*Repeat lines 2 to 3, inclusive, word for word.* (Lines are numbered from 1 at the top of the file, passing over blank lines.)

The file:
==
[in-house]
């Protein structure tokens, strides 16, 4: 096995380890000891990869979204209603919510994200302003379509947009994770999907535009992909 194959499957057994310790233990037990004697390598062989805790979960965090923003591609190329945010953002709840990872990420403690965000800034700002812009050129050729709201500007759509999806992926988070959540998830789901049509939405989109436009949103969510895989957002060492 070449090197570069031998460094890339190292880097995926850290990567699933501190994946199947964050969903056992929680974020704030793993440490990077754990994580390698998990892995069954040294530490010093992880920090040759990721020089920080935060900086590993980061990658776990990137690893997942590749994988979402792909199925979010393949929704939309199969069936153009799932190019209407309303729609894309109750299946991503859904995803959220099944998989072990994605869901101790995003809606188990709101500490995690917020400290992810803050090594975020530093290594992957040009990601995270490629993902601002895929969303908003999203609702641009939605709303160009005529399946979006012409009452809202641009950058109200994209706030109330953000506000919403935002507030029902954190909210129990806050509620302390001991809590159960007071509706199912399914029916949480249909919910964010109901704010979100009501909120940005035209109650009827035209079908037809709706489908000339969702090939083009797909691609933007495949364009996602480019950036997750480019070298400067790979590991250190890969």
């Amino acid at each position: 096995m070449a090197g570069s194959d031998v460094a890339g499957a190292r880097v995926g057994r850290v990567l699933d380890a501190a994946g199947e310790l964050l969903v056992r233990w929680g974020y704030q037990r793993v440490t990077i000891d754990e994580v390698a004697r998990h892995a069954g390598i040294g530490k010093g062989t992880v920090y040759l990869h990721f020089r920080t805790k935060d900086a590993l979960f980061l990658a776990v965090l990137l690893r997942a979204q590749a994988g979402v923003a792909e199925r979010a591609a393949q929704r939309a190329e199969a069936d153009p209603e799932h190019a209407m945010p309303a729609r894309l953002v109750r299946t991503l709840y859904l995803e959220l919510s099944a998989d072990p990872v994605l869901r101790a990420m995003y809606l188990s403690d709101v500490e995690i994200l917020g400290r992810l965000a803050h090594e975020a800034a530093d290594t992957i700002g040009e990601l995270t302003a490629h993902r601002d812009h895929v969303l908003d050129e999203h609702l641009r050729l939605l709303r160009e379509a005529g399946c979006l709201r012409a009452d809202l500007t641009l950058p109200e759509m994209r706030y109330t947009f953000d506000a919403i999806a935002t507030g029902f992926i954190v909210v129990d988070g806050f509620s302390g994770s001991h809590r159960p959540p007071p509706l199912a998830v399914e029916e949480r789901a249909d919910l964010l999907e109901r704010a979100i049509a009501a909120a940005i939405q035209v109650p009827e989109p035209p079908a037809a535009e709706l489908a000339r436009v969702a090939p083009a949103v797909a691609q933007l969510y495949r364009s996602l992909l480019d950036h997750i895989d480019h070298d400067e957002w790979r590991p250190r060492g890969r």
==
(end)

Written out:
């Protein structure tokens, strides 16, 4: 096995380890000891990869979204209603919510994200302003379509947009994770999907535009992909 194959499957057994310790233990037990004697390598062989805790979960965090923003591609190329945010953002709840990872990420403690965000800034700002812009050129050729709201500007759509999806992926988070959540998830789901049509939405989109436009949103969510895989957002060492 070449090197570069031998460094890339190292880097995926850290990567699933501190994946199947964050969903056992929680974020704030793993440490990077754990994580390698998990892995069954040294530490010093992880920090040759990721020089920080935060900086590993980061990658776990990137690893997942590749994988979402792909199925979010393949929704939309199969069936153009799932190019209407309303729609894309109750299946991503859904995803959220099944998989072990994605869901101790995003809606188990709101500490995690917020400290992810803050090594975020530093290594992957040009990601995270490629993902601002895929969303908003999203609702641009939605709303160009005529399946979006012409009452809202641009950058109200994209706030109330953000506000919403935002507030029902954190909210129990806050509620302390001991809590159960007071509706199912399914029916949480249909919910964010109901704010979100009501909120940005035209109650009827035209079908037809709706489908000339969702090939083009797909691609933007495949364009996602480019950036997750480019070298400067790979590991250190890969």
């Amino acid at each position: 096995m070449a090197g570069s194959d031998v460094a890339g499957a190292r880097v995926g057994r850290v990567l699933d380890a501190a994946g199947e310790l964050l969903v056992r233990w929680g974020y704030q037990r793993v440490t990077i000891d754990e994580v390698a004697r998990h892995a069954g390598i040294g530490k010093g062989t992880v920090y040759l990869h990721f020089r920080t805790k935060d900086a590993l979960f980061l990658a776990v965090l990137l690893r997942a979204q590749a994988g979402v923003a792909e199925r979010a591609a393949q929704r939309a190329e199969a069936d153009p209603e799932h190019a209407m945010p309303a729609r894309l953002v109750r299946t991503l709840y859904l995803e959220l919510s099944a998989d072990p990872v994605l869901r101790a990420m995003y809606l188990s403690d709101v500490e995690i994200l917020g400290r992810l965000a803050h090594e975020a800034a530093d290594t992957i700002g040009e990601l995270t302003a490629h993902r601002d812009h895929v969303l908003d050129e999203h609702l641009r050729l939605l709303r160009e379509a005529g399946c979006l709201r012409a009452d809202l500007t641009l950058p109200e759509m994209r706030y109330t947009f953000d506000a919403i999806a935002t507030g029902f992926i954190v909210v129990d988070g806050f509620s302390g994770s001991h809590r159960p959540p007071p509706l199912a998830v399914e029916e949480r789901a249909d919910l964010l999907e109901r704010a979100i049509a009501a909120a940005i939405q035209v109650p009827e989109p035209p079908a037809a535009e709706l489908a000339r436009v969702a090939p083009a949103v797909a691609q933007l969510y495949r364009s996602l992909l480019d950036h997750i895989d480019h070298d400067e957002w790979r590991p250190r060492g890969r």